Since its inception, the csárdás has undergone significant musical evolution and has been repeatedly used by outstanding composers. Johannes Brahms' Hungarian Dances (Ungarische Tänze) are based on Hungarian folk melodies, and only three of all twenty-one are entirely Brahms' own compositions (namely: No. 11 in D minor: Poco andante, No. 14 in D minor: Un poco andante and No. 16 in F minor: Con moto). The most famous, No. 5 in G minor, was based entirely on the "Bártfai emlék" (Memories from Bártfa) csárdás by the outstanding Hungarian composer of dance music Béla Kéler. Brahms was accused of plagiarism as the aforementioned composition was practically identical to the aforementioned csárdás. In his defence the German composer argued that he wrongly considered the work to be a traditional Hungarian folk song. Was he telling the truth? We will probably never find out.

The „Bártfai emlék” csárdás by Béli Kéler. Part of the work which is the source of the above mentioned controversy about plagiarism starts in the second minute of the recording.

Johann Strauss II, the Viennese "Waltz King", also used the csárdás during his extremely prolific and long career as a composer. Csárdás Op. 441 (Csárdás aus der Ballettmusik der Oper "Ritter Pásmán") is the most famous fragment of his only opera, Ritter Pázmán (Knight Pázmán), published in 1892 and based on a poem by János Arany of the same title. It was performed many times during New Year's Concerts in Vienna (last time in 2019 under the baton of Christian Thielemann).

Csárdás from the Knight Pázmán Op. 441 opera performed by the Vienna Philharmonic and Carlos Kleiber, New Year's Concert in Vienna (1989).

The list of compositions by the leading representative of the Strauss Dynasty also covers the early stage of his career, the Pesther Op. 23 csárdás and the famous Klänge der Heimat from the second act of his most popular operetta, the Die Fledermaus. This piece, a soprano aria, has gained great popularity and is probably the most famous csárdás when it comes to vocal and instrumental music.

Klänge der Heimat csárdás from the second act of the operetta The Revenge of the Bat performed by the Vienna Philharmonic and Andrea Rost under the baton of Zubin Mehta (1999)

 In the second half of the nineteenth century, this dance began to be used in ballet, mainly as the Danse de caractère, a characteristic dance (a stylized version of a traditional folk or national dance). It was first used by the French opera and ballet composer Léo Delibes in Act I of the famous Coppélia ballet composed in 1870. The Rajmonda Op. 57 by the Russian Aleksander Glazunov, which appeared a quarter of a century later is another notable example. In the third act of the piece, during the wedding of Knight Jean de Brienne and the aristocrat Rajmonda held at the court of King Andrew II of Hungary, all those present at the ceremony (dressed in Hungarian folk costumes) perform various dances in Hungarian style, including the csárdás.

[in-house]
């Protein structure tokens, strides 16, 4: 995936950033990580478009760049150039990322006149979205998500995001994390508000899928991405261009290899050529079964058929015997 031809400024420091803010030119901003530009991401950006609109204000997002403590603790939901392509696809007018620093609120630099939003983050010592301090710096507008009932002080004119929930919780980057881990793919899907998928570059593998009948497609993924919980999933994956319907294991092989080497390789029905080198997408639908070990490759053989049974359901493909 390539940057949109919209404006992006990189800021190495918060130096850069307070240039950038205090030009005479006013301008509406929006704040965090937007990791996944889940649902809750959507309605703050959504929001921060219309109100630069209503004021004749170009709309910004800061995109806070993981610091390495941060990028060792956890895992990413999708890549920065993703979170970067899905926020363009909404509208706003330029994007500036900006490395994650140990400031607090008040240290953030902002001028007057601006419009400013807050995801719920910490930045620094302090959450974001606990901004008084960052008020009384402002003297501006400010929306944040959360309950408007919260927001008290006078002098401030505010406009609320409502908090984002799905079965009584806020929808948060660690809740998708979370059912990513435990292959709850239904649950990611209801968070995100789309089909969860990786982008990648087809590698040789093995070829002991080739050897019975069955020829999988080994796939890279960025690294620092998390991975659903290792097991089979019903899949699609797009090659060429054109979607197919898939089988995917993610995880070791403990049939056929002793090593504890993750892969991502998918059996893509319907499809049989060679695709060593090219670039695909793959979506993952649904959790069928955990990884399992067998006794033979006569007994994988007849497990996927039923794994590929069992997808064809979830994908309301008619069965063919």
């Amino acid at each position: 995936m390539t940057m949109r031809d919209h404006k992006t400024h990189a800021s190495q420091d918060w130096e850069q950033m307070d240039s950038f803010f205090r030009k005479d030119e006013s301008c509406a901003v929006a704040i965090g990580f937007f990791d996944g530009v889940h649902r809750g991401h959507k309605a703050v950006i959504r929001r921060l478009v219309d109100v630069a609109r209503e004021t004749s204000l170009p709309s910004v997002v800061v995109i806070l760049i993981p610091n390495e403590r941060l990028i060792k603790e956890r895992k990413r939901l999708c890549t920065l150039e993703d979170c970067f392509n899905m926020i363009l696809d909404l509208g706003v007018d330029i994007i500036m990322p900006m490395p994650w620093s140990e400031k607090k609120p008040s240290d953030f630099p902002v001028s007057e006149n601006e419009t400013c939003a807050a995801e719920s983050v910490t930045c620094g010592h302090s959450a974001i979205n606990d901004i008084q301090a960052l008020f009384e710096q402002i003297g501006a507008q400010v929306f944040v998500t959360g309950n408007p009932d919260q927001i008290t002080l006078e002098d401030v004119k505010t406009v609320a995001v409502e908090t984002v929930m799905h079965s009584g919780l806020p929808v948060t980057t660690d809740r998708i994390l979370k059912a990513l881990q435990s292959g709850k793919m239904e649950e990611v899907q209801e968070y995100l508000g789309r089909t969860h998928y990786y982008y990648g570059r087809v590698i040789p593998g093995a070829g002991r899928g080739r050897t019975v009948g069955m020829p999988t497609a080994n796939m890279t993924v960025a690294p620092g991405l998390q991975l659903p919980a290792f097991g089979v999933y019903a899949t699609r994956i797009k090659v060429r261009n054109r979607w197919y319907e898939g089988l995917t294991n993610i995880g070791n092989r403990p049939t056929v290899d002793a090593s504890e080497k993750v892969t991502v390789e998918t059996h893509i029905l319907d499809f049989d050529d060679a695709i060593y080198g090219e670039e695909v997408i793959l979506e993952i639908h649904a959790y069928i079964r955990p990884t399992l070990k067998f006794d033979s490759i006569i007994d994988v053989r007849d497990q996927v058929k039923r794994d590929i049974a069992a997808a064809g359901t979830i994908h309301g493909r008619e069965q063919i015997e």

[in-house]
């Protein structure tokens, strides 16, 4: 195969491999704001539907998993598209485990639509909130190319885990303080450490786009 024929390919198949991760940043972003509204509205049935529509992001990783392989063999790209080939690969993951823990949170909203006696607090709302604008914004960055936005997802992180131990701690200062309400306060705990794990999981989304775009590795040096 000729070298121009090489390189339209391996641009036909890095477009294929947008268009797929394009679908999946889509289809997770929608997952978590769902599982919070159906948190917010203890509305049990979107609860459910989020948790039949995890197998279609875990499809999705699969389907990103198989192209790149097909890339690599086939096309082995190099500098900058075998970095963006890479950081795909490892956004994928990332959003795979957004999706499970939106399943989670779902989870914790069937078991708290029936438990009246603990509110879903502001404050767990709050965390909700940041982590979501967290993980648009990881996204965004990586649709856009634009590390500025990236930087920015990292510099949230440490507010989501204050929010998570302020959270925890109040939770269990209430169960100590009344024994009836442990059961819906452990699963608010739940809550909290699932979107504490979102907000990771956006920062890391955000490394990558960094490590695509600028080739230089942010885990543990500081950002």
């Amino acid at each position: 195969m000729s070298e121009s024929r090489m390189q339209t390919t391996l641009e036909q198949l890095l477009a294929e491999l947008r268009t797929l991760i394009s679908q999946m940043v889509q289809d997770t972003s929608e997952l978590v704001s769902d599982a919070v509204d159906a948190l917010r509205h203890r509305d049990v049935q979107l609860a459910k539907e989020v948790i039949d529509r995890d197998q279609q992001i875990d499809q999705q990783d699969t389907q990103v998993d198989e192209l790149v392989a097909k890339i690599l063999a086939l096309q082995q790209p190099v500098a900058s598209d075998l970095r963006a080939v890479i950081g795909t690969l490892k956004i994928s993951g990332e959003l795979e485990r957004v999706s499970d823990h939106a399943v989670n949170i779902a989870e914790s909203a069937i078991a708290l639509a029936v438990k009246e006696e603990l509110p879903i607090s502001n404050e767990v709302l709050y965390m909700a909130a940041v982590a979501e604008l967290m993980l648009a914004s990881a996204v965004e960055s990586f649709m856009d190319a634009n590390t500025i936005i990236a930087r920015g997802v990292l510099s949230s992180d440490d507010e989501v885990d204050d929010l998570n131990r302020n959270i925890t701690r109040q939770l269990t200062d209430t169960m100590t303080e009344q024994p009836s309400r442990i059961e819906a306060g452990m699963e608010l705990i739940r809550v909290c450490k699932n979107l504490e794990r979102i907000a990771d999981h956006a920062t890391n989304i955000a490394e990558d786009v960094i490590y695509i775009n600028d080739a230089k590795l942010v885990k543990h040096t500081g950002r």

The csárdás part of the Coppélia Léo Delibes ballet performed by the Hungarian National Philharmonic Orchestra, conducted by János Ferencsik

However, the most popular and at the same time the most recognizable csárdás in history is not the one composed by Hungarians or Austrians, but by the Italian Vittorio Monti in 1904. This undoubtedly virtuoso work (the work has numerous changes of tempo and key), initially composed for violin, mandolin and piano, has been arranged in dozens of different ways, including for orchestra, solo piano and even ukulele, and has been used in many films and television series (including the very popular Peaky Blinders). Through csárdás, the name Monti became known to every amateur of classical music and more, despite the fact that the rest of his compositional output has been practically forgotten.

Vittorio Monti's csárdás splendidly performed by the London Concertante.     


Banyay, I. K., The History of Hungarian Music, 1942

-  Hooker. L. M., Redefining Hungarian Music from Liszt to Bartók. Oxford University Press 2013

-  Pesovár, E., Typen und Entstehung des Csárdás "Studia Musicologica Academiae Scientiarum Hungaricae" T. 29, 1987

-  Fügedi J., and Vavrinez A., Old Hungarian Dance Style – The Ugrós Anthology, L’Harmattan Kiadó, MTA Bölcsészettudományi Kutatóközpont Zenetudományi Intézet, Budapest 2013

Crittenden, C., Johann Strauss and Vienna: Operetta and the Politics of Popular Culture, Cambridge University Press, 2006

- Wechsberg, J., Królowie walca: życie, czasy i muzyka Straussów, Państwowy Instytut Wydawniczy, Warsaw 1999

- Bellman, J., "Verbunkos". The New Grove Dictionary of Music and Musicians, London 2001,_WoO_1_(Brahms,_Johannes),_Vittorio)




Adam Bielecki